Jennifer and I caught up and discussed going back to school, since she and I are both taking time off to work on/at startups. I helped them out on their company website before crashing for the night. The next day, I left for Israel!

Jerusalem, Israel

After landing in Tel Aviv airport, Lauren (my sister) and I took a taxi straight to Jerusalem to meet our parents. I found it pretty cool that we could take a taxi from one edge of a country to the other, but maybe that's just a bias I have from living in such a massive country. We picked up some food and headed to bed in preparation for a packed itinerary the next few days.

There's so much history in Jerusalem that it feels wrong to distill it into a few paragraphs. I'm pretty bad when it comes to knowing world history, which made it especially cool to learn about a city that has so much significance to so many religions. We spent the first half of the day exploring the Old City, the area within the city walls. We walked along the wall and could see multiple excavation sites. There are multiple hidden layers beneath the city, since newer buildings have been built above the ruins of older ones. After walking along the wall, we stopped by a location believed to be the site of the Last Supper, though this belief is yet to be proven.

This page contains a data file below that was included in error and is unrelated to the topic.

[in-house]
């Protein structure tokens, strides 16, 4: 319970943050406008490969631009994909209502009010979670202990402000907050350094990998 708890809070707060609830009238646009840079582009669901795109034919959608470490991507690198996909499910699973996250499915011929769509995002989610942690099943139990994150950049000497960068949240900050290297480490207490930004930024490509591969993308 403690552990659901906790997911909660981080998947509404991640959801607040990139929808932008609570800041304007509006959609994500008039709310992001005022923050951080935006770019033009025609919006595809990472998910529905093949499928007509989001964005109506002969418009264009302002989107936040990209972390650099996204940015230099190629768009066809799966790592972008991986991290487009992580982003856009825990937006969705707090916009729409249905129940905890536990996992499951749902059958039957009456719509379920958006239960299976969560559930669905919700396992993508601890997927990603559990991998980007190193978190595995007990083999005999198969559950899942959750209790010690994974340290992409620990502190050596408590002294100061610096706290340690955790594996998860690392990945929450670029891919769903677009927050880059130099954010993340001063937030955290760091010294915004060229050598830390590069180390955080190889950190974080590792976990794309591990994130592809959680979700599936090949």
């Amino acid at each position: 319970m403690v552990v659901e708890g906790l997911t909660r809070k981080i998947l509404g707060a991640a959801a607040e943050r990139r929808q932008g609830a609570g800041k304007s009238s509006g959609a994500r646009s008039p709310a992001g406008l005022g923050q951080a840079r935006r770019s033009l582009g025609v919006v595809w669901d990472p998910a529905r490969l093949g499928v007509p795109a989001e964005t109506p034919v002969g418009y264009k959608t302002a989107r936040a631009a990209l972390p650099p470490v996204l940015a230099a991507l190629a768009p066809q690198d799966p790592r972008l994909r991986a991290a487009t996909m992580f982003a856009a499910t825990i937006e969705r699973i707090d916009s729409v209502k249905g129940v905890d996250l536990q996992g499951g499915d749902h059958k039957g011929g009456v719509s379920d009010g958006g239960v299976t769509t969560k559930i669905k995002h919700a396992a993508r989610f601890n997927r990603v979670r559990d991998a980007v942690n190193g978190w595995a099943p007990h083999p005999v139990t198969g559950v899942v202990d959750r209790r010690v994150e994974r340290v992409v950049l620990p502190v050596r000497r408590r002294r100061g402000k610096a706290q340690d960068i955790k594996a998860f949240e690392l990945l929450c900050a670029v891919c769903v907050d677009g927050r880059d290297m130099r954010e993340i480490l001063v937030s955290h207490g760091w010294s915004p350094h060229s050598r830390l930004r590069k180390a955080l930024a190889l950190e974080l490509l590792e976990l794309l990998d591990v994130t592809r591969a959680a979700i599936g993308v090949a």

• Stairs leading up to the city walls.
  • A view from the wall to the city outside the wall. Just behind the tower is Jaffa Gate, the main gate to the Old City.
  • The room rumored to be the site of the Last Supper, though there's no evidence to suggest it
  • Columns that lined what was once the Cardo (main road) through the heart of the Old City.
  • Ruins of houses.

Speaking of holy sites, we also visited the Church of the Holy Sepulchre. Within this church occurred two of the most important events in Christianity: the crucifixion and rebirth of Jesus.

  • The Church of the Holy Sepulchre.
  • The crucifixion site.
  • Where Jesus was removed from the cross.
  • Where Jesus was dressed before being buried.

Where Jesus was rebirthed

Later that afternoon, we went to a site just outside the Old City called the City of David. It was originally a settlement intertwined with Jerusalem, and is a current excavation site. At the site originate a few underground water tunnels built by King Hezekiah (not to be confused with the term for a Japanese diner, which I originally misheard), and we got to walk through one of the somewhat-still-active ones. It was quite refreshing after walking around in 90+ degree weather all morning.